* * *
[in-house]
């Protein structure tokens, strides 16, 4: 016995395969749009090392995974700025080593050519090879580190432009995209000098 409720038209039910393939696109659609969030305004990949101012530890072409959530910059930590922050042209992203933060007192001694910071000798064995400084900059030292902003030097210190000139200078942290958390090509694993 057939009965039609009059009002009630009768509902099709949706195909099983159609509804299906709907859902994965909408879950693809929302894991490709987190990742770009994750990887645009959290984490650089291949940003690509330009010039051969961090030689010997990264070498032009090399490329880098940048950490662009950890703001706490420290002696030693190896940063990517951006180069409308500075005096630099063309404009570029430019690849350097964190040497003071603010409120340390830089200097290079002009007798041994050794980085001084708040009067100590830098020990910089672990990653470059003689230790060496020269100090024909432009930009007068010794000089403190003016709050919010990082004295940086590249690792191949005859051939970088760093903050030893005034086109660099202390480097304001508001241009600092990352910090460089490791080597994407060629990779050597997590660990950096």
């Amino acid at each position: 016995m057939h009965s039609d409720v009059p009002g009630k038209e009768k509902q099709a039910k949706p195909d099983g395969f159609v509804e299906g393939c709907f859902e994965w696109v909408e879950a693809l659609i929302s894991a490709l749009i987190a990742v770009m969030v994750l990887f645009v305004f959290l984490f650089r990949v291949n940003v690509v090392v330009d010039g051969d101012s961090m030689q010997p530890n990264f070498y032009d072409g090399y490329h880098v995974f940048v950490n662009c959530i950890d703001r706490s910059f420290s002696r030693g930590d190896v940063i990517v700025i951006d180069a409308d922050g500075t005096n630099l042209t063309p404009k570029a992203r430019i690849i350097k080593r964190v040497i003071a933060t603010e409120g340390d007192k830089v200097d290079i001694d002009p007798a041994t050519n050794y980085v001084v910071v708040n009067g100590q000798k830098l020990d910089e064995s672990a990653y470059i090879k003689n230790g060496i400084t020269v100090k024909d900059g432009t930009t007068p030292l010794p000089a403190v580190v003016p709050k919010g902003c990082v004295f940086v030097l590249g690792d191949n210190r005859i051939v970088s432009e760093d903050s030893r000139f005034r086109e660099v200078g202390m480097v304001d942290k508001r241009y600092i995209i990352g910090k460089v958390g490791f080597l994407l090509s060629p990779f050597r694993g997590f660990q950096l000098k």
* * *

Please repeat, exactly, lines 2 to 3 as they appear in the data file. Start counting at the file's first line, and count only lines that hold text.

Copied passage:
């Protein structure tokens, strides 16, 4: 016995395969749009090392995974700025080593050519090879580190432009995209000098 409720038209039910393939696109659609969030305004990949101012530890072409959530910059930590922050042209992203933060007192001694910071000798064995400084900059030292902003030097210190000139200078942290958390090509694993 057939009965039609009059009002009630009768509902099709949706195909099983159609509804299906709907859902994965909408879950693809929302894991490709987190990742770009994750990887645009959290984490650089291949940003690509330009010039051969961090030689010997990264070498032009090399490329880098940048950490662009950890703001706490420290002696030693190896940063990517951006180069409308500075005096630099063309404009570029430019690849350097964190040497003071603010409120340390830089200097290079002009007798041994050794980085001084708040009067100590830098020990910089672990990653470059003689230790060496020269100090024909432009930009007068010794000089403190003016709050919010990082004295940086590249690792191949005859051939970088760093903050030893005034086109660099202390480097304001508001241009600092990352910090460089490791080597994407060629990779050597997590660990950096």
């Amino acid at each position: 016995m057939h009965s039609d409720v009059p009002g009630k038209e009768k509902q099709a039910k949706p195909d099983g395969f159609v509804e299906g393939c709907f859902e994965w696109v909408e879950a693809l659609i929302s894991a490709l749009i987190a990742v770009m969030v994750l990887f645009v305004f959290l984490f650089r990949v291949n940003v690509v090392v330009d010039g051969d101012s961090m030689q010997p530890n990264f070498y032009d072409g090399y490329h880098v995974f940048v950490n662009c959530i950890d703001r706490s910059f420290s002696r030693g930590d190896v940063i990517v700025i951006d180069a409308d922050g500075t005096n630099l042209t063309p404009k570029a992203r430019i690849i350097k080593r964190v040497i003071a933060t603010e409120g340390d007192k830089v200097d290079i001694d002009p007798a041994t050519n050794y980085v001084v910071v708040n009067g100590q000798k830098l020990d910089e064995s672990a990653y470059i090879k003689n230790g060496i400084t020269v100090k024909d900059g432009t930009t007068p030292l010794p000089a403190v580190v003016p709050k919010g902003c990082v004295f940086v030097l590249g690792d191949n210190r005859i051939v970088s432009e760093d903050s030893r000139f005034r086109e660099v200078g202390m480097v304001d942290k508001r241009y600092i995209i990352g910090k460089v958390g490791f080597l994407l090509s060629p990779f050597r694993g997590f660990q950096l000098k």